So you can just imagine the uproar in the country when his 14-year-old daughter Rosinés Chávez published a picture of herself covering half her face with a wad of dollar bills.

The Guardian reports:

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12:36pm

Thu January 26, 2012
Shots - Health Blog

Home Births Grow More Popular In U.S.

Shannon Earle holds her new baby Kiera Breen Earle, moments after she was born at their home last year.
Amanda Steen NPR

The number of women delivering babies at home in the United States has increased significantly, according to the latest government data released Thursday.

Home births increased by 29 percent between 2004 and 2009.

The upward trend is being welcomed by some advocates of home births and midwives, but it's also raising concern among some doctors.

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12:18pm

Thu January 26, 2012
Presidential Race

The Baffling, Befuddling Primary Season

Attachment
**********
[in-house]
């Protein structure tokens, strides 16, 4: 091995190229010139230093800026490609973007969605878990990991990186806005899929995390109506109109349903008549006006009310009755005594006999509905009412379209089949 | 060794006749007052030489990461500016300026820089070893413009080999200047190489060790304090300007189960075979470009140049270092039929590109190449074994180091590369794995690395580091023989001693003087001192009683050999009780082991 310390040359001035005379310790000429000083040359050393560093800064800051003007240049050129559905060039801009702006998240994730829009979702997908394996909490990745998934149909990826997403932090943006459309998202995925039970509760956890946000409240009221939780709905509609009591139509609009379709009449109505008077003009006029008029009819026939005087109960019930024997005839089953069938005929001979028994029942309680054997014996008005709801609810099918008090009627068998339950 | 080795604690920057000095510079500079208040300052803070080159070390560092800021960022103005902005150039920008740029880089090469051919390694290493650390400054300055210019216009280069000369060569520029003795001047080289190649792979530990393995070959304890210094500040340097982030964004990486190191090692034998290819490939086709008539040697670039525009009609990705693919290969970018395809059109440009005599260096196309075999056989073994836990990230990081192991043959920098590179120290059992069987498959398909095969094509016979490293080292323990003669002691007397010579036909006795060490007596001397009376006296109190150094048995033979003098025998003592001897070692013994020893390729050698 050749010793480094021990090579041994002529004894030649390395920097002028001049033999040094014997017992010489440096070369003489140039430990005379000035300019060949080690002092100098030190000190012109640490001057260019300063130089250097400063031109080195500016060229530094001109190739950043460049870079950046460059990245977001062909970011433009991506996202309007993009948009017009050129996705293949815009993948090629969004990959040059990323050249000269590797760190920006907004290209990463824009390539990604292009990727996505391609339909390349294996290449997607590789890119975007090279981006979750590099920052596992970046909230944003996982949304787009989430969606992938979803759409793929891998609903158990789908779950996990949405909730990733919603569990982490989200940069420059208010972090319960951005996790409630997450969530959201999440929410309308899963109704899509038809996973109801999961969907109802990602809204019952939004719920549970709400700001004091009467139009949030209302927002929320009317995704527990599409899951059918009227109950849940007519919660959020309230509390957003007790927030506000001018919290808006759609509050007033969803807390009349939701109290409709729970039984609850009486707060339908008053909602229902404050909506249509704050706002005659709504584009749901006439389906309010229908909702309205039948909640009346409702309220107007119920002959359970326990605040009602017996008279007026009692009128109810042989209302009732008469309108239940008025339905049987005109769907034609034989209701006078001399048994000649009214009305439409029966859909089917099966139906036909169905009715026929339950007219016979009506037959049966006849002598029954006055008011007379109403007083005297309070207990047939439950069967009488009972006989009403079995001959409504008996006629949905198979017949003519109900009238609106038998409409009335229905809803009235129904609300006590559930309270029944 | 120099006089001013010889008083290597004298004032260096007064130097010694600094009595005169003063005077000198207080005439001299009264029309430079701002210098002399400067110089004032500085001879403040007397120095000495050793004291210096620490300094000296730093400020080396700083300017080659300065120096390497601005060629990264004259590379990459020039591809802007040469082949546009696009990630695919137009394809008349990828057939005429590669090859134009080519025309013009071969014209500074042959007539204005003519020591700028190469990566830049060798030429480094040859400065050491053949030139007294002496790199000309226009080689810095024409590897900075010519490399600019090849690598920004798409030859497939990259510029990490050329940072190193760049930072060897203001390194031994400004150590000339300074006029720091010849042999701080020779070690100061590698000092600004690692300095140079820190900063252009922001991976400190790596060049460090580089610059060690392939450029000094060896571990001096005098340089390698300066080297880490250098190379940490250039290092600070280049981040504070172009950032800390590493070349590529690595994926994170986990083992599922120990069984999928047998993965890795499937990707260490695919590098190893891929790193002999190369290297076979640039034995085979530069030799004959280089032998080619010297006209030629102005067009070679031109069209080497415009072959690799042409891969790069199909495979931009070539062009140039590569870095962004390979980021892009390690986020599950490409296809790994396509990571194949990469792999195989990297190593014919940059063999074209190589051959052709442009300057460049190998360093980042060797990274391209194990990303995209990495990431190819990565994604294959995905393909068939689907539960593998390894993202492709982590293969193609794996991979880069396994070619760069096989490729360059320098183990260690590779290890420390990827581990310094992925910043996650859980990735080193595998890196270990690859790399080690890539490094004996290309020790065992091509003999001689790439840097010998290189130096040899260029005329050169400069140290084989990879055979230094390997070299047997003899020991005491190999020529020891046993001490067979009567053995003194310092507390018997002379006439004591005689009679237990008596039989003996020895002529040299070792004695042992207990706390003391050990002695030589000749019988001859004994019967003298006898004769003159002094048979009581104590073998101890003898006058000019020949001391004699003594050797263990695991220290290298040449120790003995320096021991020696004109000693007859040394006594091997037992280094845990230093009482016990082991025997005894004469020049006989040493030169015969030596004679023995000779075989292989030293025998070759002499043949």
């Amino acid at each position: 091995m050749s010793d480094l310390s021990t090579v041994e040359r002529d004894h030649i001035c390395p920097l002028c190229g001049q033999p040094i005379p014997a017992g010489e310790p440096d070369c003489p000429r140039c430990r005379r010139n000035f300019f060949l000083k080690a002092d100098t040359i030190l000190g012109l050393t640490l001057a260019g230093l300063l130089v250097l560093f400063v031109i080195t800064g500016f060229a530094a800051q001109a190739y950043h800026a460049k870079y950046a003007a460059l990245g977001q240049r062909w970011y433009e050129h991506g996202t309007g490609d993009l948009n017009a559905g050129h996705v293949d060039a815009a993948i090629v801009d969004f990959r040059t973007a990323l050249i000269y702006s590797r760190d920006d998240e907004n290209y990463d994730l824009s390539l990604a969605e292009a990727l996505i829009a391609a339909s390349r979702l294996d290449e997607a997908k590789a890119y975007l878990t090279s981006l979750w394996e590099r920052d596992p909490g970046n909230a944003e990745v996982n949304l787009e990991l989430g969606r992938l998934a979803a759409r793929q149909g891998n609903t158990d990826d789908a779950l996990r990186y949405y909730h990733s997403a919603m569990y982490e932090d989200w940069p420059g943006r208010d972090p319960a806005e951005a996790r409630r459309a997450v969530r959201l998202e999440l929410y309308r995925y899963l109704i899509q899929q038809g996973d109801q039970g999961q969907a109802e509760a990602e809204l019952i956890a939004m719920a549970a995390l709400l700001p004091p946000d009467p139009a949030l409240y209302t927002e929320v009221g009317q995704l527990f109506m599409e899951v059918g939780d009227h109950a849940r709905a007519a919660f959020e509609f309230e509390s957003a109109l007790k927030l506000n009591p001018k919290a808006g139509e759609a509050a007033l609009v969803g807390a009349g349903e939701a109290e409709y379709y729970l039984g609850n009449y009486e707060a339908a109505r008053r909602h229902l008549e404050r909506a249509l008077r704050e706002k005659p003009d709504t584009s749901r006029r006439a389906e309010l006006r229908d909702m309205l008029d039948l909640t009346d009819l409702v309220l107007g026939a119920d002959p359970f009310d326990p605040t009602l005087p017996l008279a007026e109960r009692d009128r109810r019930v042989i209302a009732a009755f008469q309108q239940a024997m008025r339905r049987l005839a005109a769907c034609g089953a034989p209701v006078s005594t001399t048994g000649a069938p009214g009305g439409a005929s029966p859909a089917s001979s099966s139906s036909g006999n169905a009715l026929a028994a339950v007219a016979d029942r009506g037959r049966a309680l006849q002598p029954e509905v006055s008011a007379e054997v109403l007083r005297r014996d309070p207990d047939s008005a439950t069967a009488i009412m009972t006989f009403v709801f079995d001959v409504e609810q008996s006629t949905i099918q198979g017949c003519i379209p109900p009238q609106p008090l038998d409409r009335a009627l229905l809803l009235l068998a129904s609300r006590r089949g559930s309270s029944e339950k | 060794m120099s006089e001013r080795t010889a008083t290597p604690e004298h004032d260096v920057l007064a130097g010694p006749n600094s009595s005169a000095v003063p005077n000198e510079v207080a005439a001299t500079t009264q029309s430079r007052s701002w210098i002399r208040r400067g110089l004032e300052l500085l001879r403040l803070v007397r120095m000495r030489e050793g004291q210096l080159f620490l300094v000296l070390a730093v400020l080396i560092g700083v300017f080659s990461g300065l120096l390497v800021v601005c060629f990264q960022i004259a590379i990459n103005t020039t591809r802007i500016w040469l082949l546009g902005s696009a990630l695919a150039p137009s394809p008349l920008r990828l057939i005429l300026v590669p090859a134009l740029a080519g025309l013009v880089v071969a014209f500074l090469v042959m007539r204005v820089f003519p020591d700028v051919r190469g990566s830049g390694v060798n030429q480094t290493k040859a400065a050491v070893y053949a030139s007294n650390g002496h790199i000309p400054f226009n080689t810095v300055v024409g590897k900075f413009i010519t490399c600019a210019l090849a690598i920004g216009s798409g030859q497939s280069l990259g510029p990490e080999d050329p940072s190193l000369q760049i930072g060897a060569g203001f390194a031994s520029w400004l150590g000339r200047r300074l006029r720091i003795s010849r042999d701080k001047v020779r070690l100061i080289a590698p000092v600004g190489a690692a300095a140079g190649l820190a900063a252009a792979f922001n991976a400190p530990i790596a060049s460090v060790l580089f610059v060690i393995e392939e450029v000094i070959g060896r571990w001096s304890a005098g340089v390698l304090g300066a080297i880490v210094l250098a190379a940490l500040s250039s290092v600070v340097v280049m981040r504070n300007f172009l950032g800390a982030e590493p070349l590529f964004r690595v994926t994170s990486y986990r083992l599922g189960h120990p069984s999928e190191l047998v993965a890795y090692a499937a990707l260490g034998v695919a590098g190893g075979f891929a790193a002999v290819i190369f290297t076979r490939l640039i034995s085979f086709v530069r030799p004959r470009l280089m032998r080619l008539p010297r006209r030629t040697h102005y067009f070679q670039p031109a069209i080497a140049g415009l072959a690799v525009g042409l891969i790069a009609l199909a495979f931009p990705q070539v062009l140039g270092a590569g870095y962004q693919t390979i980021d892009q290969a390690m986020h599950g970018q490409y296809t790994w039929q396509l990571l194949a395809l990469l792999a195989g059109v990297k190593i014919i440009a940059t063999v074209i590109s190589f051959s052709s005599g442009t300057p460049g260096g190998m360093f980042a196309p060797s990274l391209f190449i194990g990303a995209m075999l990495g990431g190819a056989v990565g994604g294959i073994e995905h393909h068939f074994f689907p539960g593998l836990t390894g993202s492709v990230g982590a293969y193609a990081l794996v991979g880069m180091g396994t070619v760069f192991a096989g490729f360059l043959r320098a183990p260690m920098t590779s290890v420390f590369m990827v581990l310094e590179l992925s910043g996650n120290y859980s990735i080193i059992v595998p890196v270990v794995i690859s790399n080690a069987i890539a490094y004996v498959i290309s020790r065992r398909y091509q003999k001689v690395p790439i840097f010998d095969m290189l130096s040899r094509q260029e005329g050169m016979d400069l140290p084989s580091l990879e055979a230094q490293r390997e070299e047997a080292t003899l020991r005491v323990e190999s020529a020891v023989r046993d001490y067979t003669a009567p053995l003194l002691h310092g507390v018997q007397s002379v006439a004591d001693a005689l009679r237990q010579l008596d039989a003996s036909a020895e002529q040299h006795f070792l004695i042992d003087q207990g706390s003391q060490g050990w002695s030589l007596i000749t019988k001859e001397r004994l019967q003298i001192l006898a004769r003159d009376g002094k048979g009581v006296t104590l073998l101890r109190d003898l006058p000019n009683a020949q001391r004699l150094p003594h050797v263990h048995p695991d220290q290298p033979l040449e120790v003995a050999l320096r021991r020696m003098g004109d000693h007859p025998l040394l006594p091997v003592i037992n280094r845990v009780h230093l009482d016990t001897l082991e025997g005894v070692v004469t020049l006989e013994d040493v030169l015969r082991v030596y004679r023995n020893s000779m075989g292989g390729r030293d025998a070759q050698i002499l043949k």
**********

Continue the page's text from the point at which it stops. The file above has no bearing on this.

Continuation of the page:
Originally published on Thu January 26, 2012 1:38 pm

Former Massachusetts Gov. Mitt Romney greets supporters during a campaign event at Paramount Printing in Jacksonville, Fla., on Thursday.
Chip Somodevilla Getty Images

It was so clear for a moment: Mitt Romney was in the lead in the presidential nomination race. Newt Gingrich was a distant second. Rick Santorum — the youthful candidate — was appealing to the socially conservative voters. And Ron Paul was hanging on.

Then things got weird.

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12:00pm

Thu January 26, 2012
Around the Nation

Chinese New Year Unique For Adoptive Families

Originally published on Fri January 27, 2012 10:50 am

A traditional dance troupe performs in New York's Chinatown to celebrate the Chinese New Year. For many children adopted from China, the holiday is a time to learn about their heritage.
Spencer Platt Getty Images

Chinese New Year celebrations kicked off earlier this week to herald the Year of the Dragon. Like many Americans raising children adopted from China, David Youtz and his wife like to use the holiday to instill in their children the importance of their ethnic heritage.

"We want them to feel a lot of pride in where they came from," Youtz says. "I think that's especially important when you're an adopted person."

The Mandarin speaker is the father of four Chinese daughters, three of whom are 7-year-old triplets.